Ultrasound Findings in Patients with Isolated Cervical Radiculopathy with Carpal Tunnel Syndrome like presentation
Gloria Sanin, BS; John R. Fowler, MD
University of Pittsburgh Medical Center, Pittsburgh, PA
Carpal tunnel syndrome (CTS) and cervical radiculopathy (CR) are two of the most common compression neuropathies of the upper extremity. While the etiology of these two syndromes is a consequence of nerve compression at different levels in the upper extremity, in certain instances, CR can mimic the clinical presentation of CTS, which necessitates precise tools for differentiating these two syndromes in a clinical setting.
Traditionally, electrodiagnostic nerve studies have been used as the gold standard for confirmatory diagnosing of CTS. More recently, it has been shown that ultrasound testing can have high sensitivity and specificity when clinical presentation is used as the reference standard.
Using ultrasound, swelling of the median nerve in CTS can be quantified by obtaining the cross-sectional area and swelling ratio. In the case of isolated CR, where compression of a nerve occurs at the cervical level, swelling of the median nerve at the level of the wrist, a key finding of CTS, is not expected. With our study, we will investigate whether ultrasound testing can be implemented in the diagnosis of isolated CR to reduce and/or replace the use of nerve studies by providing an alternative that is more comfortable, accurate, and cost-effective.
Patients with isolated CR as diagnosed by board certified orthopedic surgeons and PMNR physicians were prospectively enrolled and place in the study group (n=25). The main exclusion criterion were individuals having significant comorbidities, pregnancy, previous neck/carpal tunnel release surgery, pronator teres entrapment, and CTS. All patients enrolled were age matched to individuals with diagnosed CTS as part of the control group. In the clinic setting, ultrasound studies of the wrist were performed to obtain the cross-sectional area (CSA) of the median nerve. Each measurement was performed 3 times and these values were averaged. Based on previous studies, a cross-sectional area of ?10 mm2 was used as indication of median nerve swelling. Additionally, measurements of the median nerve CSA on the unaffected arm were recorded to account for any individual-specific variations in their CSA.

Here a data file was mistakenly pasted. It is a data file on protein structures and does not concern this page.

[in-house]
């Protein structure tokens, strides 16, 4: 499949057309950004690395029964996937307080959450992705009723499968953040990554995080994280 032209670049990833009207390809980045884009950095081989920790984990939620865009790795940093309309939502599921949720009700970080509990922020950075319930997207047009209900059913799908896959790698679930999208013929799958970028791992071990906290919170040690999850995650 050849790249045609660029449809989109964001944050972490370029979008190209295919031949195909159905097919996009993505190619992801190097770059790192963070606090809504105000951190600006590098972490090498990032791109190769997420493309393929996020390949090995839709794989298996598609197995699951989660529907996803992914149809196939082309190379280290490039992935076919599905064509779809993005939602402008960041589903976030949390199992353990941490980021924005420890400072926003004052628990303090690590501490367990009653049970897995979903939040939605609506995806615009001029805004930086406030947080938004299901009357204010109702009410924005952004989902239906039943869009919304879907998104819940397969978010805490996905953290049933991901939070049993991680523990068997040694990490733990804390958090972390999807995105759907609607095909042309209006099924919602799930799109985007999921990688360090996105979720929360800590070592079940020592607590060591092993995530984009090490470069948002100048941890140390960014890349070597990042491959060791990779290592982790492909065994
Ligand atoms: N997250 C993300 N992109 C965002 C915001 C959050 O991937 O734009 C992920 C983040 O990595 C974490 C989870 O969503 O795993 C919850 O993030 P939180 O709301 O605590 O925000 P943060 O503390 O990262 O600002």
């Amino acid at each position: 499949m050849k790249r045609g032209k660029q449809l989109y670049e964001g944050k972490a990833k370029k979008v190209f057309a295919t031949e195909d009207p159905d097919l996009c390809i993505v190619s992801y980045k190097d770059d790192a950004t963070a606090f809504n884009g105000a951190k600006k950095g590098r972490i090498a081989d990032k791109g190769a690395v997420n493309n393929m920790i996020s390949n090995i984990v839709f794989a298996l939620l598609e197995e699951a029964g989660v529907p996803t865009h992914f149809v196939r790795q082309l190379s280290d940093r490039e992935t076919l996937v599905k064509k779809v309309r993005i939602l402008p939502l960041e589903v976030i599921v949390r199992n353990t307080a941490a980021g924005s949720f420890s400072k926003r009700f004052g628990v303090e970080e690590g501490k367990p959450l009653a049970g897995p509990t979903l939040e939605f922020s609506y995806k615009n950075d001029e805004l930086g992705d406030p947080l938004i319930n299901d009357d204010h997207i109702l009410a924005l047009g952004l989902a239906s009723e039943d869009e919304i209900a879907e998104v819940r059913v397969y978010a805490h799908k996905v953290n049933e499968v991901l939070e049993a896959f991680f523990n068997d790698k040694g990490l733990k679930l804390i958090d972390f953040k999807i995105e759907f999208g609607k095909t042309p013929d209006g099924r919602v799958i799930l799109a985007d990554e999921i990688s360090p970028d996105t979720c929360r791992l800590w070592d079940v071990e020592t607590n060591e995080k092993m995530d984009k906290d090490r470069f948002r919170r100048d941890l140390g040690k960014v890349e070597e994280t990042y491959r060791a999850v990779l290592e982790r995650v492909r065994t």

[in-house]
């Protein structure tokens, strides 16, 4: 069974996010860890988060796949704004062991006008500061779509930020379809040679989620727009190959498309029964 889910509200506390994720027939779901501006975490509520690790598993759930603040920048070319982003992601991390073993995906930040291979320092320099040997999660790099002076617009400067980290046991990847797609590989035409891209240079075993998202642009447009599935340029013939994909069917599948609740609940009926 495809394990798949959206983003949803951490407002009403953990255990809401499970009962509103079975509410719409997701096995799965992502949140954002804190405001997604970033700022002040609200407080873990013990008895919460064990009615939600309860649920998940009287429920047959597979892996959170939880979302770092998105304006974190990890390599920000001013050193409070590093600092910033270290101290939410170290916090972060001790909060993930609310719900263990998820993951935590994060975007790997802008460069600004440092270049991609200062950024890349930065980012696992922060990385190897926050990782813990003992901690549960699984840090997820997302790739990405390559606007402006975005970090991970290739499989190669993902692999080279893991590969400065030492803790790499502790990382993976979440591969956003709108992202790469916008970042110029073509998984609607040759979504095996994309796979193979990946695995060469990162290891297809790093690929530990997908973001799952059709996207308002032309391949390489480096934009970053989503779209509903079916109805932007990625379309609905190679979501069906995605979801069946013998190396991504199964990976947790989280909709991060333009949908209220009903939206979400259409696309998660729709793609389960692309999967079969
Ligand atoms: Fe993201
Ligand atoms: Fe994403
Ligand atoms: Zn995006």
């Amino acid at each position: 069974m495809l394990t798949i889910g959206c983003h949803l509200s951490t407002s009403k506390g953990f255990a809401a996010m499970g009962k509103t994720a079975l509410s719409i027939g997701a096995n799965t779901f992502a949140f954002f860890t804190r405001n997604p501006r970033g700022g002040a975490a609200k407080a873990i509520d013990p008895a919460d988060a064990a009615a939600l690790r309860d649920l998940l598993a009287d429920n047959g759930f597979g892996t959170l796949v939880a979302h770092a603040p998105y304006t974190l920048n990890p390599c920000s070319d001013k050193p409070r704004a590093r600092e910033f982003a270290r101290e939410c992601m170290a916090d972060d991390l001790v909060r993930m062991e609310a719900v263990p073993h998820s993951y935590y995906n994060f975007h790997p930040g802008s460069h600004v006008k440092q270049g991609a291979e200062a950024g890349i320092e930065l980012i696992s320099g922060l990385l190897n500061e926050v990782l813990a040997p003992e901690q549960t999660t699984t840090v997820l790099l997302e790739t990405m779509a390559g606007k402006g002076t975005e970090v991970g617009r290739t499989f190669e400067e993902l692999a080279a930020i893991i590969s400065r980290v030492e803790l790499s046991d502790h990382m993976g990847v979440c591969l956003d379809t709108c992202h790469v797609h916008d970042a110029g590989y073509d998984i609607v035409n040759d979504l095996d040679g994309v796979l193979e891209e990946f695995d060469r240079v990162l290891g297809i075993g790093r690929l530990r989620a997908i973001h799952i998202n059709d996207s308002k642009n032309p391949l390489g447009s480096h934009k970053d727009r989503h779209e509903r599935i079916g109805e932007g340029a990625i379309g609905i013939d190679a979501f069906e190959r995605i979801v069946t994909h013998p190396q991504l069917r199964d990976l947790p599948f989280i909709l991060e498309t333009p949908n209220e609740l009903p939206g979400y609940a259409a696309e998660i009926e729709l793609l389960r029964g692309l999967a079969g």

Preliminary results indicate that ultrasound studies may represent a different and superior alternative in the diagnosis of CR in patients whose presentation mimics CTS.
Our data suggests that ultrasound studies can potentially be implemented as a diagnostic tool for CR that is a superior alternative in areas such as cost, accessibility and practicality.
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